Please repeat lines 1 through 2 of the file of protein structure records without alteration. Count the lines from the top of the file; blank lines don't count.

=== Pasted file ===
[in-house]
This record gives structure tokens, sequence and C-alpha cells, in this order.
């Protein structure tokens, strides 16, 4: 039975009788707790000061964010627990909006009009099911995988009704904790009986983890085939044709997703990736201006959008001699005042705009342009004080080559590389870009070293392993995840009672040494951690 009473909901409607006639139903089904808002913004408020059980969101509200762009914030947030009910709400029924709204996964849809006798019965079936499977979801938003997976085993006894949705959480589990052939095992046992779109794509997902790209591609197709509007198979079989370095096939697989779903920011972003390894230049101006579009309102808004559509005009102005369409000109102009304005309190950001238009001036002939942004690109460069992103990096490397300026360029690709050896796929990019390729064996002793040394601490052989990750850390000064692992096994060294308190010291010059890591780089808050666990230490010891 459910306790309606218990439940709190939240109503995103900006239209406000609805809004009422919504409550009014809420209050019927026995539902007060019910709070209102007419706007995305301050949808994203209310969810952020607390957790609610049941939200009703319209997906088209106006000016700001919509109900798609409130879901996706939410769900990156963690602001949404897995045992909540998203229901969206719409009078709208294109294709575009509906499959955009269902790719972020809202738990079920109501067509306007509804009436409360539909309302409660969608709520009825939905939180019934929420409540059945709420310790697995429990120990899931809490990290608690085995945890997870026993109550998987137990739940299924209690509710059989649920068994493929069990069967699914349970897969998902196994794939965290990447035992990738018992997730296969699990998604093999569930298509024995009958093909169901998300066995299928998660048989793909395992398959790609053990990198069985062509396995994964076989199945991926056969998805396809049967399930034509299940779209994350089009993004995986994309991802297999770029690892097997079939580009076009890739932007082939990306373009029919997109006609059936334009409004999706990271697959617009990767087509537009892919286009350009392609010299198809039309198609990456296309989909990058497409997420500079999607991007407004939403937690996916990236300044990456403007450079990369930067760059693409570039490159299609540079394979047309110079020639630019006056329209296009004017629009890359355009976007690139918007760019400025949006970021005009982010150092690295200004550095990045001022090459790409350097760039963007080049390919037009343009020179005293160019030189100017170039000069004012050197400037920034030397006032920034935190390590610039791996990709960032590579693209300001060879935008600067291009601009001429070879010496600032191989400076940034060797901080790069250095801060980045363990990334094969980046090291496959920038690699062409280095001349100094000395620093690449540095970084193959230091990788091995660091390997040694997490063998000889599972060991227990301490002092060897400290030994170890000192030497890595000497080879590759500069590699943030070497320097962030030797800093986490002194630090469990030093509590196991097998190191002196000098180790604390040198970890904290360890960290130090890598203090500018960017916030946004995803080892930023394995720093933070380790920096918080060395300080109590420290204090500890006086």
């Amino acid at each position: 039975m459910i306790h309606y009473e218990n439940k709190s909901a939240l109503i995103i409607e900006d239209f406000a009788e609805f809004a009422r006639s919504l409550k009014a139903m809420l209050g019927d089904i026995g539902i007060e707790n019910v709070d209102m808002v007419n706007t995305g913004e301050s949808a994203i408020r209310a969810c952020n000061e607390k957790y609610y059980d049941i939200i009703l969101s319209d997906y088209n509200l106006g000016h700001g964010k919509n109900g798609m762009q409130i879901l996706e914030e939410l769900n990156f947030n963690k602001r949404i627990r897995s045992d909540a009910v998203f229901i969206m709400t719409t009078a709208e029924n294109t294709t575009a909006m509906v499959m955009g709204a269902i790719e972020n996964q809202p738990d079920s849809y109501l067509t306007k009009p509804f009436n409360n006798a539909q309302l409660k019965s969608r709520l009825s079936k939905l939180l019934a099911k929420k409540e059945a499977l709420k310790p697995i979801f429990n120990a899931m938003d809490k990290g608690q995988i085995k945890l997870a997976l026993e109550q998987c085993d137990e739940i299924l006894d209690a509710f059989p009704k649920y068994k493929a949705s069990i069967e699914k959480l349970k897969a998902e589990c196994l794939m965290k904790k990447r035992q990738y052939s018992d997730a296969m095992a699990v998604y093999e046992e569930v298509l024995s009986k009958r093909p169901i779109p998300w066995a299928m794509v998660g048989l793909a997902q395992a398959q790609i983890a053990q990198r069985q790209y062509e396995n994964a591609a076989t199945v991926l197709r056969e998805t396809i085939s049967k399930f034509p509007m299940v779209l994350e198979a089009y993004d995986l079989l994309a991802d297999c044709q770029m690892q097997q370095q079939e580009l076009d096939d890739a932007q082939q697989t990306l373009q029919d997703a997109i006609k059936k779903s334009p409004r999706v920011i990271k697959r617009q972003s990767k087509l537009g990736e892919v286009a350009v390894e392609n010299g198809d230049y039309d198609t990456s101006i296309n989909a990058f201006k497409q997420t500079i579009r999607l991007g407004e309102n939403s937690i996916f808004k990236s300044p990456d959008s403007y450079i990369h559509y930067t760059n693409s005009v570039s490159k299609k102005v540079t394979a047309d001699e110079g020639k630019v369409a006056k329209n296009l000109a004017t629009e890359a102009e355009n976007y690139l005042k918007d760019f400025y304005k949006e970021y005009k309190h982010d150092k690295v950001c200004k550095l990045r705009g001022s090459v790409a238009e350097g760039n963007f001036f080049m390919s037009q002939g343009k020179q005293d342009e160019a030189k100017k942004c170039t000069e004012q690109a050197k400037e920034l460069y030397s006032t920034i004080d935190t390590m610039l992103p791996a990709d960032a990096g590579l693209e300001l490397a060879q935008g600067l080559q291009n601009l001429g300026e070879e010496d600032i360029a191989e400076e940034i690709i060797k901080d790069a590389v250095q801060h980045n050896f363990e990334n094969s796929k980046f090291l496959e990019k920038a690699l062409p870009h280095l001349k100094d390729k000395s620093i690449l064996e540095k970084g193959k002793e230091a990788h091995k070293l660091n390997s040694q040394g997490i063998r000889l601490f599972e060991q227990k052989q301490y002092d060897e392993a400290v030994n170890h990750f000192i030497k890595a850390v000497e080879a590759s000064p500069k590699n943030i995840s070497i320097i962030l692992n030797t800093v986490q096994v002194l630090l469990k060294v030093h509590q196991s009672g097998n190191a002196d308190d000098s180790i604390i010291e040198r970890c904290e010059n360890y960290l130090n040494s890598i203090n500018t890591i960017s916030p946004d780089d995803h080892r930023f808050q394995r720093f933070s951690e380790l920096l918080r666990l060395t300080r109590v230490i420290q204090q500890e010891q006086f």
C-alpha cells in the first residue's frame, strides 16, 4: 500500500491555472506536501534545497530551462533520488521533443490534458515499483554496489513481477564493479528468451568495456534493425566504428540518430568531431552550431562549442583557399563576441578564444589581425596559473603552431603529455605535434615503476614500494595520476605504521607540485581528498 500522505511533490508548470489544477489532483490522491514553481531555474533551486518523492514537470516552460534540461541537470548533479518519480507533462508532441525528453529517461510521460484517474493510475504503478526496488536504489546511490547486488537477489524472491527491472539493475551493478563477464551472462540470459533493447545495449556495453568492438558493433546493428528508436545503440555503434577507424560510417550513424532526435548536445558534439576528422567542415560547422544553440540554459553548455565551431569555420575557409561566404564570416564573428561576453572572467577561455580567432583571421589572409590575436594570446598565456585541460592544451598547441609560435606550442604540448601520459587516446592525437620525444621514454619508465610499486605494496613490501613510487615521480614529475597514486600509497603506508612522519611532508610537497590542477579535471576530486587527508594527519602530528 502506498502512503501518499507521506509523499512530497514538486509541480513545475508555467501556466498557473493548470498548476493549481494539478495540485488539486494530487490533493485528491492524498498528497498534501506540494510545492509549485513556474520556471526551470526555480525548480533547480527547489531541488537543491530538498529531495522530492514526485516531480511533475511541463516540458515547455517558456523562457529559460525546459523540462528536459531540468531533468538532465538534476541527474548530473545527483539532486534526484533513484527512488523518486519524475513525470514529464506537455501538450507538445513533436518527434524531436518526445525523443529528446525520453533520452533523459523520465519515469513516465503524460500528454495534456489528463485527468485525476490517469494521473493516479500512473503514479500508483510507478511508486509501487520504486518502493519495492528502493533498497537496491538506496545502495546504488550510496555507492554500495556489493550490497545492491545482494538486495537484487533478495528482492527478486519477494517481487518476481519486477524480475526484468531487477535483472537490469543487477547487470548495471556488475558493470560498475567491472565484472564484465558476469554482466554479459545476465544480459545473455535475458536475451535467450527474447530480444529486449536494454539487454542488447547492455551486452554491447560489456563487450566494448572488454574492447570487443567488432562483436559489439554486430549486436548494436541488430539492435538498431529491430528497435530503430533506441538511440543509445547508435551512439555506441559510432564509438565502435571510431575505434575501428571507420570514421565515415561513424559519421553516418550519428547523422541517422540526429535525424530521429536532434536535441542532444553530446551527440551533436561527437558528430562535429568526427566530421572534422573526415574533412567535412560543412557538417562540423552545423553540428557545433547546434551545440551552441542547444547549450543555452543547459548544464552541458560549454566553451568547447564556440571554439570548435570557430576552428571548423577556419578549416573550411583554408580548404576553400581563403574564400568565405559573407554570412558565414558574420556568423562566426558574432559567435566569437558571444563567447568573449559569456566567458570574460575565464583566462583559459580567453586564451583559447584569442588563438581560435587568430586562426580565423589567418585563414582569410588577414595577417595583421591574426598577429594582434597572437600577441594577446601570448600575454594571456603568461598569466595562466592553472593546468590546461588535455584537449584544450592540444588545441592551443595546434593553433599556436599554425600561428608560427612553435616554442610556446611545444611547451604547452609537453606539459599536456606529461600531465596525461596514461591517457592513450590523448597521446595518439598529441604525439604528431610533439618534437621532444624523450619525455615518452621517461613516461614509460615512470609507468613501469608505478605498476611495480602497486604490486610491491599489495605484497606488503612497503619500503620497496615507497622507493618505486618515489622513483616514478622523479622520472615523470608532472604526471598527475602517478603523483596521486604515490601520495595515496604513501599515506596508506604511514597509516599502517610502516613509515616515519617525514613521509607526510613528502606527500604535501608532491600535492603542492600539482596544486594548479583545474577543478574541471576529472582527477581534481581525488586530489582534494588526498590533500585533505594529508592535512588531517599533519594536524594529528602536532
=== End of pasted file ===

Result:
[in-house]
This record gives structure tokens, sequence and C-alpha cells, in this order.